204 NO CONTENT Indicates success but nothing is in the response body, often used for DELETE and PUT operations.
400 BAD REQUEST General error for when fulfilling the request would cause an invalid state. Domain validation errors, missing data, etc. are some examples.
401 UNAUTHORIZED Error code response for missing or invalid authentication token.
403 FORBIDDEN Error code for when the user is not authorized to perform the operation or the resource is unavailable for some reason (e.g. time constraints, etc.).
404 NOT FOUND Used when the requested resource is not found, whether it doesn’t exist or if there was a 401 or 403 that, for security reasons, the service wants to mask.
405 METHOD NOT ALLOWED Used to indicate that the requested URL exists, but the requested HTTP method is not applicable. For example, POST /users/12345 where the API doesn’t support creation of resources this way (with a provided ID). The Allow HTTP header must be set when returning a 405 to indicate the HTTP methods that are supported. In the previous case, the header would look like “Allow: GET, PUT, DELETE”
409 CONFLICT Whenever a resource conflict would be caused by fulfilling the request. Duplicate entries, such as trying to create two customers with the same information, and deleting root objects when cascade-delete is not supported are a couple of examples.
500 INTERNAL SERVER ERROR Never return this intentionally. The general catch-all error when the server-side throws an exception. Use this only for errors that the consumer cannot address from their end.

Support JSON

Favor JSON support unless you’re in a highly-standardized and regulated industry that requires XML, schema validation and namespaces. If you must provide both JSON and XML let consumers switch between formats using the HTTP Accept header: application/json or application/xml.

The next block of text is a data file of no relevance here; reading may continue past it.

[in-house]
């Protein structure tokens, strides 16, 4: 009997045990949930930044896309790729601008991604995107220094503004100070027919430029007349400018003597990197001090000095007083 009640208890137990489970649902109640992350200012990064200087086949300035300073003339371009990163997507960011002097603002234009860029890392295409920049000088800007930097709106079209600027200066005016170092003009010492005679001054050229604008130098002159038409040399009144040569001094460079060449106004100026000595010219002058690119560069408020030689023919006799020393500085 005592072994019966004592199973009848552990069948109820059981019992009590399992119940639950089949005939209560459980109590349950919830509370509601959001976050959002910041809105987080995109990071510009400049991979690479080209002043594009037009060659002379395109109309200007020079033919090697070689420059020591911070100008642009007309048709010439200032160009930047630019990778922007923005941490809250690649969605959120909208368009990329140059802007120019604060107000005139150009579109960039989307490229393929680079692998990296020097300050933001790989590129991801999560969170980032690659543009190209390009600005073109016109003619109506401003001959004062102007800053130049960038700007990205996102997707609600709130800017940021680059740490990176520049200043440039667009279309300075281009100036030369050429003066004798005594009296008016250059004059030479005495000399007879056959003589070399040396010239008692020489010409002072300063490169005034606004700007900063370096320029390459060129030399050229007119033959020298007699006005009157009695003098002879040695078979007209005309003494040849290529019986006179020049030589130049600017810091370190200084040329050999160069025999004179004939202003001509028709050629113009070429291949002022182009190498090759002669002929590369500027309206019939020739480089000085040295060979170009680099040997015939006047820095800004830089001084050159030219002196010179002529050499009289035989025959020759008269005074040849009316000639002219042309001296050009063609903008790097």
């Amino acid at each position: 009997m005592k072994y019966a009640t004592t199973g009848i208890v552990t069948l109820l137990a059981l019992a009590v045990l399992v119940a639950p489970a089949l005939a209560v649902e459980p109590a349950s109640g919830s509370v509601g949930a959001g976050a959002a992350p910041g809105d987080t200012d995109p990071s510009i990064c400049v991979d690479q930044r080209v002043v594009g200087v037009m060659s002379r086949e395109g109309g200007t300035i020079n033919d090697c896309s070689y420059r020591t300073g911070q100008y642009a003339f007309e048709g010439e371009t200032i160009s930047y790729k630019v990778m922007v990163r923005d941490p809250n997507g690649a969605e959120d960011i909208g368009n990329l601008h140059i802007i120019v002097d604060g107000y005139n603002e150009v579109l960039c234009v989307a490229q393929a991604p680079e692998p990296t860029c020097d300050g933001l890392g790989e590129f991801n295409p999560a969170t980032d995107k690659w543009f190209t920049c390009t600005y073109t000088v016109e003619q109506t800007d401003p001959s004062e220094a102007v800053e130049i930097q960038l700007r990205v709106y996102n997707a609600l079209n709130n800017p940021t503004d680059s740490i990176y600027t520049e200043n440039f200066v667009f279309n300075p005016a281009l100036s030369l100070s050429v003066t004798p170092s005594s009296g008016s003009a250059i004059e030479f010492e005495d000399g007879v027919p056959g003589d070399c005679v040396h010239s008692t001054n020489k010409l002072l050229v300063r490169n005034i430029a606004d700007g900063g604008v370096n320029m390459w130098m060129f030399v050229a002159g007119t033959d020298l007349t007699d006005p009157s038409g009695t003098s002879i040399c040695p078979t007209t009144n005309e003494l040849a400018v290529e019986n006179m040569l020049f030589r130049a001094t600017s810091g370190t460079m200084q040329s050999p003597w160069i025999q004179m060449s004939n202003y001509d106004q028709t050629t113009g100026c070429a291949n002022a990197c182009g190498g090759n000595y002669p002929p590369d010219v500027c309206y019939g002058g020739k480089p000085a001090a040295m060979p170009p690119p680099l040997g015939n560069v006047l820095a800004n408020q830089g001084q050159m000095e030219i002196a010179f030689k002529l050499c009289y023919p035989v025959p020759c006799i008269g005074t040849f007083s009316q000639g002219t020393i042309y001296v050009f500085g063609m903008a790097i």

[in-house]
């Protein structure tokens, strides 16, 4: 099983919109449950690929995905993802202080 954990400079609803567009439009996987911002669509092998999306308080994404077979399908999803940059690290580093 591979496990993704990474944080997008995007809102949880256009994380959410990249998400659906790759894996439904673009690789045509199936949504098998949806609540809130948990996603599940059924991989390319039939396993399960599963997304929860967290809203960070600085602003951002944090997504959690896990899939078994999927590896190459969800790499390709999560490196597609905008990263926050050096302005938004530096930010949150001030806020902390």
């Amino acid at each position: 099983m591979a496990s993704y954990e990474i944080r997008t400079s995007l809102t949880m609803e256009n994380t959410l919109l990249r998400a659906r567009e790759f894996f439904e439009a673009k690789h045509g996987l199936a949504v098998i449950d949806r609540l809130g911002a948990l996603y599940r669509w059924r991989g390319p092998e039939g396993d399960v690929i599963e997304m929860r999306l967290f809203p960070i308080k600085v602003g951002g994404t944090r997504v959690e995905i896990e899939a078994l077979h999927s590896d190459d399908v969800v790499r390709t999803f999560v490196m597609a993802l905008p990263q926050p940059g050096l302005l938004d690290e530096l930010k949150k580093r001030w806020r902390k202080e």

Be aware that as soon as we start talking about XML support, we start talking about schemas for validation, namespaces, etc. Unless required by your industry, avoid supporting all that complexity initially, if ever. JSON is designed to be simple, fairly terse and functional.

Create Fine-Grained Resources

When starting out, it’s best to create APIs that mimic the underlying application domain or database architecture of your system. Eventually, you’ll want aggregate services that utilize multiple underlying resources to reduce chattiness. However, it’s much easier to create larger resources later from individual resources than it is to create fine-grained or individual resources from larger aggregates. Make it easy on yourself and start with small, easily defined resources, providing CRUD functionality on those. You can create those use-case-oriented, chattiness-reducing resources later.

Consider Connectedness

One of the principles of REST is connectedness—via hypermedia links (search HATEOAS). While services are still useful without them, APIs become more self-descriptive and discoverable when links are returned in the response. At the very least, a ‘self’ link reference informs clients how the data was or can be retrieved. Additionally, utilize the HTTP Location header to contain a link on resource creation via POST (or PUT). For collections returned in a response that support pagination, ‘first’, ’last’, ’next’ and ‘prev’ links at a minimum are very helpful.

Regarding linking formats, there are many. The HTTP Web Linking Specification (RFC5988) explains a link as follows:

a link is a typed connection between two resources that are identified by Internationalised Resource Identifiers (IRIs) [RFC3987], and is comprised of:

  • A context IRI,
  • a link relation type
  • a target IRI, and
  • optionally, target attributes.

A link can be viewed as a statement of the form “{context IRI} has a {relation type} resource at {target IRI}, which has {target attributes}.”

At the very least, place links in the HTTP Link header as recommended in the specification, or embrace a JSON representation of this HTTP link style (such as Atom-style links, see: RFC4287) in your JSON representations. Later, you can layer in more complex linking styles such as HAL+JSON, Siren, Collection+JSON, and/or JSON-LD, etc. as your REST APIs become more mature.